Successful PPC advertising is all about understanding what will pique your prospective high value customers’ curiosity and speak directly to their core motivations, inspiring them to take an action (in this case, clicking on your ad). In many cases, the things that motivate high value customers will be substantially different than low value customers, meaning that it’s possible to structure your ads in a way that attracts the former group at the expense of the latter.
As an example, be careful about using the word “FREE” in your PPC advertisements, as this can be a great way to attract “tire kickers” to your site who won’t generate a high value for your company.
Instead, it’s your website’s job to remain congruent with the high value messaging you’ve used and the expectations you’ve created in your prospects’ minds throughout the advertising process – from the initial landing pages you use, all the way up to the “thank you” message on your checkout page. Promoting a consistent, high end experience will help to attract the types of customers who are likely to pay off big for your company.
Social media is all about building a relationship with your customer base and reinforcing your positioning in their minds, so that whenever they think of the problem you solve, your brand is the first thing that comes to mind. It’s also about spreading the word, which is why some marketing circles are now talking about “word of click” marketing replacing “word of mouth” marketing online.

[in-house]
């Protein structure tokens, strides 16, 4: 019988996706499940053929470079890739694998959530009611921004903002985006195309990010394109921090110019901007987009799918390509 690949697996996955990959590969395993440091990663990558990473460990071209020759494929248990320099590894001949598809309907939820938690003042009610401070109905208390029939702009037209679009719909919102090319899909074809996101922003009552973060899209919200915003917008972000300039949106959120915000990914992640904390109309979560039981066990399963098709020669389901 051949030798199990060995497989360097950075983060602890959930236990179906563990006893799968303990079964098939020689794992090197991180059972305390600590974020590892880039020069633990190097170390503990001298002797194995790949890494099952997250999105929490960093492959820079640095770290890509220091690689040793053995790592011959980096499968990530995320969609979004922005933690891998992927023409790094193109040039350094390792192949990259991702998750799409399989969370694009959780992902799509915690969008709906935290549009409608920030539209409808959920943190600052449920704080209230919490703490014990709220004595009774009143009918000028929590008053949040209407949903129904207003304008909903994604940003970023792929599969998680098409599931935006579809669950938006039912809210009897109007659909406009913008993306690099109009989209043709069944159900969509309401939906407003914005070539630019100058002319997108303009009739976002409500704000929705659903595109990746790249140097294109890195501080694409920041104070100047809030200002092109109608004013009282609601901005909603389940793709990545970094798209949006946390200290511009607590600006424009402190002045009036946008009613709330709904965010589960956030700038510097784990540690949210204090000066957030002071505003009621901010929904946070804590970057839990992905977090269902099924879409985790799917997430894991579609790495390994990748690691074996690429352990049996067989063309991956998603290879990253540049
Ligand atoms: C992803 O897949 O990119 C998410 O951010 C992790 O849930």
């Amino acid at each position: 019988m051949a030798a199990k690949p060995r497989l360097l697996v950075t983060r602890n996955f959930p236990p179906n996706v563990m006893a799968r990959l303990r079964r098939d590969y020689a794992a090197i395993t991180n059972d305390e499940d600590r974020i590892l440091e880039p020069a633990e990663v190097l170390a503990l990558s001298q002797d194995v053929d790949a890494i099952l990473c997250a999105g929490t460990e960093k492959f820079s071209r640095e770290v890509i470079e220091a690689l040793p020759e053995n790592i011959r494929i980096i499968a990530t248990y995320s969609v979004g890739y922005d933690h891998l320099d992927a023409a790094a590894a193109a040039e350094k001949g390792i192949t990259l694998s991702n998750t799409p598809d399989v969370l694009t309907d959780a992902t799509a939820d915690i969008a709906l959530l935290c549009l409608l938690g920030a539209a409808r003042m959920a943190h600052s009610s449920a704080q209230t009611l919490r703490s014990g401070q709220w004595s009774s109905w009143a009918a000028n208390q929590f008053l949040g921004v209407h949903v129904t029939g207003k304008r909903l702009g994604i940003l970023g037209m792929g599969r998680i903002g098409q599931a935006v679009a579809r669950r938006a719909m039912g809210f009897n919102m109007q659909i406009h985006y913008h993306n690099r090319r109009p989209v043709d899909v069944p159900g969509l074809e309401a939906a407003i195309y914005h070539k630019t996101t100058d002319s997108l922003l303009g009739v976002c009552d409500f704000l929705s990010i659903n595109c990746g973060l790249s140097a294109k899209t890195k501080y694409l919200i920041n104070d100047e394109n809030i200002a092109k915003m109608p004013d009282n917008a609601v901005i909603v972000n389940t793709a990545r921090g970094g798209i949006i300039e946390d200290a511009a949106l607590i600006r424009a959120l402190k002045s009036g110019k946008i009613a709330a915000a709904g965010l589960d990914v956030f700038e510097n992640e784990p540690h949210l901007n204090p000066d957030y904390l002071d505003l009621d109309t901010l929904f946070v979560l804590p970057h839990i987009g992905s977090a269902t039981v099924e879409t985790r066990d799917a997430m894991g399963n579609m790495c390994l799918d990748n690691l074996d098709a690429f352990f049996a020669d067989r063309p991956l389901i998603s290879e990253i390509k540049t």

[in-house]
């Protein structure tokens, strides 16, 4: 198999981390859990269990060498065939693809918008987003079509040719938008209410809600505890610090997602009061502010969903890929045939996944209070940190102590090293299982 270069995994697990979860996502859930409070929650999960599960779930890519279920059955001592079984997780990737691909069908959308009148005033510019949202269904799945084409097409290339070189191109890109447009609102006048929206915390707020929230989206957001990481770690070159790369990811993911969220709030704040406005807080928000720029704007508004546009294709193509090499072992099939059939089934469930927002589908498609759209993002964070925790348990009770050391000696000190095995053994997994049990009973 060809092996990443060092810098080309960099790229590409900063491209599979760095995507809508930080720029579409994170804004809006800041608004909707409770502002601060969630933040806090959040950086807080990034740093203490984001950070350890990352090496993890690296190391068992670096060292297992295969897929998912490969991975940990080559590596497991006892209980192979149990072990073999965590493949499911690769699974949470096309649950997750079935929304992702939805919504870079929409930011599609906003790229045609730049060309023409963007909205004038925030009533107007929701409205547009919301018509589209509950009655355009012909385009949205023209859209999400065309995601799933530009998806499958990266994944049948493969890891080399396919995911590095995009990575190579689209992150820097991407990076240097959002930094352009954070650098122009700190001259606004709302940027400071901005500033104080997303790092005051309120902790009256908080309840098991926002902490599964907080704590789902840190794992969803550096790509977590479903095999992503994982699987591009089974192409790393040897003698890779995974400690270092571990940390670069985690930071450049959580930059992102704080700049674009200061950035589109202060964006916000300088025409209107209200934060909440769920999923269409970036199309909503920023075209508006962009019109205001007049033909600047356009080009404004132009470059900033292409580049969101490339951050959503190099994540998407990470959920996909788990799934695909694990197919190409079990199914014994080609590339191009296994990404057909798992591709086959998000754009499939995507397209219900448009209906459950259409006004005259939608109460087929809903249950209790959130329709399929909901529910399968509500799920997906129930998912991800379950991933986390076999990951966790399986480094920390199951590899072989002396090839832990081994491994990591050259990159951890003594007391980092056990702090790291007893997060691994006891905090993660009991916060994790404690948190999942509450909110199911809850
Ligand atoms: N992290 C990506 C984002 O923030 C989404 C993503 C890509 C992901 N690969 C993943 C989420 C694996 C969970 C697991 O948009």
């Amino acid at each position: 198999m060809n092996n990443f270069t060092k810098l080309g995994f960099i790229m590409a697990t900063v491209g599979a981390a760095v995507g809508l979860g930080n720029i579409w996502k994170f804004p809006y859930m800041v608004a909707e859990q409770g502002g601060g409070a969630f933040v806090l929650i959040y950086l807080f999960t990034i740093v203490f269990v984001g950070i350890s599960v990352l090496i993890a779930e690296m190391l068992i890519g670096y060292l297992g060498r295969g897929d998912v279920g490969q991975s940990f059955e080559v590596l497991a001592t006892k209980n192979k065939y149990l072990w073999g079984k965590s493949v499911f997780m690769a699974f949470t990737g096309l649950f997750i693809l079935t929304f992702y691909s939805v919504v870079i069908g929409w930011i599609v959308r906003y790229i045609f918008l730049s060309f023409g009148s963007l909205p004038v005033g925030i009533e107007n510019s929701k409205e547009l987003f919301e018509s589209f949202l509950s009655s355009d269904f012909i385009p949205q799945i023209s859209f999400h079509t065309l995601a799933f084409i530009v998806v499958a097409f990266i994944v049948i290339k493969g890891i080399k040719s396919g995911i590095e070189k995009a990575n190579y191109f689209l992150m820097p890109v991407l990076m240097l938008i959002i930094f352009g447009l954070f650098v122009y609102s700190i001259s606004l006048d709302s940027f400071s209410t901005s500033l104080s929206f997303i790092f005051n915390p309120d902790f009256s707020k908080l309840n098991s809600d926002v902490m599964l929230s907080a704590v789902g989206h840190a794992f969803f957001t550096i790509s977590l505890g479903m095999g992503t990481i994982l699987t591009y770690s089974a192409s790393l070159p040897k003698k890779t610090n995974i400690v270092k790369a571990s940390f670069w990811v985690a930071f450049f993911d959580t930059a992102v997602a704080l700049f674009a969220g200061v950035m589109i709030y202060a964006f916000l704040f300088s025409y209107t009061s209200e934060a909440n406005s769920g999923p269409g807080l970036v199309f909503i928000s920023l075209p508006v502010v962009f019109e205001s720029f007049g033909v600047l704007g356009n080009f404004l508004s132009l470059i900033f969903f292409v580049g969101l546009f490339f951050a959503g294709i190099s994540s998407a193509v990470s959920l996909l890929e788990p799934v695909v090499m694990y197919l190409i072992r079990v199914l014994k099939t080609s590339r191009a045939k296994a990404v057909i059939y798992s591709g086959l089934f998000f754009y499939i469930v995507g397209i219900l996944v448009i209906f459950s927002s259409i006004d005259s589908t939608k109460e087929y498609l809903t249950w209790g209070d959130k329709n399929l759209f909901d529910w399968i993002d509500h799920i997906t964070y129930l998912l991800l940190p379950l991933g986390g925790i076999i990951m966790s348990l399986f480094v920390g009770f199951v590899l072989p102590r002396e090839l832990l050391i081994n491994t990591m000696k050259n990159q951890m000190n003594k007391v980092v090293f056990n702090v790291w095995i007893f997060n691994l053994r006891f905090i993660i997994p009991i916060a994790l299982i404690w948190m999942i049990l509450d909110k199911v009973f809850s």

Basically, nowadays, word of mouth is spread by the way your site visitors click around online. Think about how typical visitors interact with your site… They click the “tweet” button on your blog, the “Like” button on your fan page and the “Share” button on your blog posts and then decide to say something either positive or negative about your brand that everyone else in that space can access.
Your job is to make spreading the word as easy as possible. In order to attract high value customers and keep them engaged with your brand, these customers should be able to tweet, share, stumble, dig, like, pin or do SOMETHING with your blog posts, website content and all other kinds of pages with a single click. All of your messaging in these channels should be pre-written so that your visitors don’t have to think about what to write. Instead, they can simply move on and take the action you want them to take – spreading the word about your startup.
If you do this correctly, your social media efforts can also help power your SEO, as Google is now paying attention to how many 1+’s, likes, and retweets are associated with your specific URLs and website as a whole. The resulting high SERP rankings are especially critical for startups, as these social media activities can lead to both social traffic and high value visitors streaming in from the search engines.
Image: Simone Lovati